ALJAZEERA – An outbreak of Ebola has been declared in Uganda after health authorities confirmed a case of the relatively rare Sudan strain, the government and the World Health Organization (WHO) said.
“We want to inform the country that we have an outbreak of Ebola, which we confirmed yesterday,” Diana Atwine, the health ministry’s permanent secretary, told a news conference on Tuesday.
The patient with the confirmed case, a 24-year-old man in Uganda’s central Mubende district, showed symptoms and later died.
Atwine said the man had a high fever, diarrhoea and abdominal pains and was vomiting blood. He had initially been treated for malaria.
There are currently eight suspected cases receiving care in a health facility, the WHO’s Africa office said in a statement, adding that it was helping Uganda’s health authorities with their investigation and deploying staff to the affected area.
“Uganda is no stranger to effective Ebola control. Thanks to its expertise, action has been taken to quickly detect the virus, and we can bank on this knowledge to halt the spread of infections,” Matshidiso Moeti, the WHO Africa’s regional director, said.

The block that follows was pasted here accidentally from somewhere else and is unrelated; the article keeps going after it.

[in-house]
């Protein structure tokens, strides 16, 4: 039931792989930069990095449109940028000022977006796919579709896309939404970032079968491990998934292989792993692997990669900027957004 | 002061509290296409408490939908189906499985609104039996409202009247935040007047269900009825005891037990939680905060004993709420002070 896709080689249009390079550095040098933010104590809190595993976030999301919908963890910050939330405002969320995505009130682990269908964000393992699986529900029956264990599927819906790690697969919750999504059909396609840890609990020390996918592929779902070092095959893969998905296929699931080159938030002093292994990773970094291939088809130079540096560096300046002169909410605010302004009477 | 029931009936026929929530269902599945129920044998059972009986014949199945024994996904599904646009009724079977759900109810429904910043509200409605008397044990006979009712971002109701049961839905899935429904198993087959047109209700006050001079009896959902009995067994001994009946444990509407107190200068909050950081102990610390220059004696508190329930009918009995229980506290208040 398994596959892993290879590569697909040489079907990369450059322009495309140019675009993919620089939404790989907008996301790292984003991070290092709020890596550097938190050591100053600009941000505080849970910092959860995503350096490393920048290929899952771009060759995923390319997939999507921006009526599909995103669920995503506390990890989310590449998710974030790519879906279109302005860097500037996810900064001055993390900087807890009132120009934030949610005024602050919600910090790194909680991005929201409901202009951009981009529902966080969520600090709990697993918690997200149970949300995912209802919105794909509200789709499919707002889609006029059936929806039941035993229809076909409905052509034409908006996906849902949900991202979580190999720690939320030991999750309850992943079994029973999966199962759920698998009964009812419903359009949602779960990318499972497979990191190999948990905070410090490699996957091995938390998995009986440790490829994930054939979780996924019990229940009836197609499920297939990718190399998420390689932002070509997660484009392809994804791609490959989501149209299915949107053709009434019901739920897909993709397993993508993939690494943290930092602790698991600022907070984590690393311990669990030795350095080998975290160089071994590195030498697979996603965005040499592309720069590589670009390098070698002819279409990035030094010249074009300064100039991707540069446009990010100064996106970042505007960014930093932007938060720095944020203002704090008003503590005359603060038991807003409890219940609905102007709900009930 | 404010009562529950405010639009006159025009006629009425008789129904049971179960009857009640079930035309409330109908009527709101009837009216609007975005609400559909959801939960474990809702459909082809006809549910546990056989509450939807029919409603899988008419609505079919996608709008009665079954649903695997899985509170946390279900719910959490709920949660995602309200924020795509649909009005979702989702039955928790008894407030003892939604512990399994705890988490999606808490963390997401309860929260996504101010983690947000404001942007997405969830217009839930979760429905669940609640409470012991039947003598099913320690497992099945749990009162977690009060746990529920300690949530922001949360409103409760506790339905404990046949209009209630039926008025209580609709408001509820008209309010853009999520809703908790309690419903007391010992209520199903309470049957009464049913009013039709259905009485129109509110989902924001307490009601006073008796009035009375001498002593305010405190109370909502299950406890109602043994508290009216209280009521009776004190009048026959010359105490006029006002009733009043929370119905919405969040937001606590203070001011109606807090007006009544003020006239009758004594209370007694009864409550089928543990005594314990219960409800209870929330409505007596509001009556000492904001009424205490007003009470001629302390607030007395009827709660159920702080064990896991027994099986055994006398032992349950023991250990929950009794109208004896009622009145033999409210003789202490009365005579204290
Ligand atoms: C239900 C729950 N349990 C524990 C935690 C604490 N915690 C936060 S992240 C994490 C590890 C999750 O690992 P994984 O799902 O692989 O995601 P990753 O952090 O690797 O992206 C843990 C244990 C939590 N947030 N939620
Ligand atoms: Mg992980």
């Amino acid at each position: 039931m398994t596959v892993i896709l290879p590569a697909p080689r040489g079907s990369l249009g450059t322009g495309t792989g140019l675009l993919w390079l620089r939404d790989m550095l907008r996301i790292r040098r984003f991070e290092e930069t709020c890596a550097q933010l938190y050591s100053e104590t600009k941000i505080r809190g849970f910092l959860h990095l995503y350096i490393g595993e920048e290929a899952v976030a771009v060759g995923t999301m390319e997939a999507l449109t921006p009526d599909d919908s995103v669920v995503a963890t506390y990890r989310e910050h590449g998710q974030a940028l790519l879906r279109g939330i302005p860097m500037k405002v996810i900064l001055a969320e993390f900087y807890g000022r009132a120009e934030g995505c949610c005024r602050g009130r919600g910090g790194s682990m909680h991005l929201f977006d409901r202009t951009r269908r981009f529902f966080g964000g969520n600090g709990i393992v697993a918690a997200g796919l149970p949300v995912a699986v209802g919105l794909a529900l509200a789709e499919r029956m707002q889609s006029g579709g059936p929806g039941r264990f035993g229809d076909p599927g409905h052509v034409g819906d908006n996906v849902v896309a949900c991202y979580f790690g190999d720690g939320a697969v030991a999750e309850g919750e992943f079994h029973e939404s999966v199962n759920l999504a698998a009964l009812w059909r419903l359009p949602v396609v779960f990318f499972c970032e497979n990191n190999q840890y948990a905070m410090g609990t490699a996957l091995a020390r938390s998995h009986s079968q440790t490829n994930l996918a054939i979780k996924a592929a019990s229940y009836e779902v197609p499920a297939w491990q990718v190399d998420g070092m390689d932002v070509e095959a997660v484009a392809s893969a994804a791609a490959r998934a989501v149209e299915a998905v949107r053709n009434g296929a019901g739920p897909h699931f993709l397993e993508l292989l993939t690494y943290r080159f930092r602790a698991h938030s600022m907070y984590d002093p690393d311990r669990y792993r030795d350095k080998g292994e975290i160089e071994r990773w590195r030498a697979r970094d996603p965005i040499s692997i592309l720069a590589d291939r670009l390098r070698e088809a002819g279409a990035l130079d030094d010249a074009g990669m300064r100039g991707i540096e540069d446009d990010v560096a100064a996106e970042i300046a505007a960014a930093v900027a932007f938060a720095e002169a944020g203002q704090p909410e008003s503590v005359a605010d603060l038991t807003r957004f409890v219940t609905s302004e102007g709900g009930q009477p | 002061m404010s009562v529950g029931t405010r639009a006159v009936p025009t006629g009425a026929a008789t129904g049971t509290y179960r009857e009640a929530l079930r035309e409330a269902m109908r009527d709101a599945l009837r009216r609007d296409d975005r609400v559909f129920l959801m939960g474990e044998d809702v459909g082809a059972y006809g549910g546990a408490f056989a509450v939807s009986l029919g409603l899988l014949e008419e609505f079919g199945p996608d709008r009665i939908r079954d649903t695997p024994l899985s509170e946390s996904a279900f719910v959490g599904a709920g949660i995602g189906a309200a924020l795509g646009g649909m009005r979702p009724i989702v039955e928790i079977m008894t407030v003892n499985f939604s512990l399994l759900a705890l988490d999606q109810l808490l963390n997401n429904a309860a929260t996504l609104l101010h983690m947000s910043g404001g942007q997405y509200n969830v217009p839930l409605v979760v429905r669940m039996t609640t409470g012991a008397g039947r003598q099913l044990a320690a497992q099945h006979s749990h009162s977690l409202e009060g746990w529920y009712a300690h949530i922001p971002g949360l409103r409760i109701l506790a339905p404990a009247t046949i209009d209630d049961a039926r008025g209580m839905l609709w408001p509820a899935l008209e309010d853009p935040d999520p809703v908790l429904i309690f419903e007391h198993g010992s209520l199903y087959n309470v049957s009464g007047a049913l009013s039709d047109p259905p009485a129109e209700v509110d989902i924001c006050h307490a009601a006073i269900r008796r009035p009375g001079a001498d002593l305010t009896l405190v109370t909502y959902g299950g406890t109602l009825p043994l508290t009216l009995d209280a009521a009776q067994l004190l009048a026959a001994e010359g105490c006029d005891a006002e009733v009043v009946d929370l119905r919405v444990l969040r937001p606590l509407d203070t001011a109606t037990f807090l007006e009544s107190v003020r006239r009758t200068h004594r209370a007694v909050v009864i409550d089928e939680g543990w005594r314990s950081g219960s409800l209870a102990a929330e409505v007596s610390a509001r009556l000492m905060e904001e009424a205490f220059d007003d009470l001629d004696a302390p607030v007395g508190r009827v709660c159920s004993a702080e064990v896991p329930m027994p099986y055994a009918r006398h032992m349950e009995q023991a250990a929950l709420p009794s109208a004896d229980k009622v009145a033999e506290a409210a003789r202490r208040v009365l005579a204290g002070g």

The WHO said there had been seven previous outbreaks of the Ebola Sudan strain, four in Uganda and three in Sudan.
It said Uganda last reported an outbreak of Ebola Sudan strain in 2012 and an outbreak of the Ebola Zaire strain in 2019.
Case fatality rates of the Sudan virus have varied from 41 percent to 100 percent in past outbreaks, the global health agency added.
It noted ring vaccination of high-risk people with the Ervebo vaccine had been highly effective in controlling the spread of Ebola in recent outbreaks in the Democratic Republic of the Congo (DRC) and elsewhere but that this vaccine had only been approved to protect against the Zaire strain.
First identified in 1976 in the DRC (then Zaire), the virus, whose natural host is the bat, has since set off a series of epidemics in Africa, killing some 15,000 people.
Human transmission is through body fluids, with the main symptoms being fever, vomiting, bleeding and diarrhoea.
Outbreaks are difficult to contain, especially in urban environments.